The Taste of Terroir in “The Gastronomic Meal of the French”: France’s Submission to UNESCO’s Intangible Cultural Heritage List
Adams, CL, The Taste of Terroir in 'The Gastronomic Meal of the French': France's Submission to UNESCO's Intangible Cultural Heritage List, M - C: A Journal of Media and Culture: (Media and Culture), 17, (1) pp. 1. ISSN 1441-2616 (2014) [Refereed Article]
What French food is would seem to be an unproblematic idea. Depending on one’s taste and familiarity, a croissant, or snails, might spring to mind. Those who are a little more intimate with French cuisine might suggest the taste of a coq au vin or ratatouille, and fewer still might suggest tarte flambée or cancoillotte. Whatever the relative popularity of the dish or food, the French culinary tradition is arguably so familiar and, indeed, loved around the world that almost everyone could name one or two French culinary objects. Moreover, as the (self-proclaimed) leader of Western cuisine, the style and taste epitomised by French cuisine and the associated dining experience are also arguably some of the most attractive aspects of French gastronomy. From this perspective, where French cuisine appears to be so familiar to the non-French, seeking to define what constitutes a French meal could seem to be an inane exercise. Nonetheless, in 2010, the Mission Française du Patrimoine et des Cultures Alimentaires (not officially translated), under the aegis of the French Ministry of Culture and Communication, put forward the nomination file "The Gastronomic Meal of the French" to UNESCO, defining in clear terms a particular image of French taste, in a bid to have the meal recognised as part of the Representative List of Intangible Cultural Heritage.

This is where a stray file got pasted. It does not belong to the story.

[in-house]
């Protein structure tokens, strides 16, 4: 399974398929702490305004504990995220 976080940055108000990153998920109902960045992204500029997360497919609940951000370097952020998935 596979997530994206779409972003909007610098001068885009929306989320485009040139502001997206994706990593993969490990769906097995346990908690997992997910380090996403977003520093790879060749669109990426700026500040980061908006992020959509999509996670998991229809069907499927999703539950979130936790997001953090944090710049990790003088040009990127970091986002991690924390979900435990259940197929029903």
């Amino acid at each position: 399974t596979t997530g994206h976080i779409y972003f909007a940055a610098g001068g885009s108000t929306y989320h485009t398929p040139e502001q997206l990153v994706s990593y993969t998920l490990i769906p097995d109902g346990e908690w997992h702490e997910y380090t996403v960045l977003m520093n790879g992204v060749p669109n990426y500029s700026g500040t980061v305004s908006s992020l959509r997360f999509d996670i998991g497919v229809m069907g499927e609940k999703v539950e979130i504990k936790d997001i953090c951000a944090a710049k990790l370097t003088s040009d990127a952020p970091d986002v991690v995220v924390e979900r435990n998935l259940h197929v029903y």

With the number of specifically culinary elements protected by UNESCO more than doubling with the 2013 session of the Intergovernmental Committee for the Safeguarding of the Intangible Cultural Heritage, and with a further two in line for protection in the 2014 session, it would seem that an examination of these protected culinary traditions is in order. Rather than focusing on the problems associated with creating an intangible heritage list (Kurin; Smith and Akagawa), this article proposes an analysis of one nomination file, "The Gastronomic Meal of the French," and the ideas which structure it. More specifically, this article will investigate how the idea of taste is deployed in the document from two different yet interconnected points of view. That is, taste as the faculty of discerning what is aesthetically excellent, and taste in its more literal gustative sense. This study will demonstrate how these two ideas of taste are used to create a problematic notion of French culinary identity, which by focusing on the framework of local (terroir) taste seeks to define national taste. By specifically citing local food stuffs (produits du terroir) and practices as well as French Republicanism in the formation of this identity, I argue that the nomination file eschews problems of cultural difference. As a result, "non-French food" and the associated identities it embodies, inherent in contemporary multicultural societies such as France with its large immigrant population, are incorporated into a cohesive, singular, culinary identity. French taste, then, is represented as uniform and embodied by the shared love of the French "art of good eating and drinking".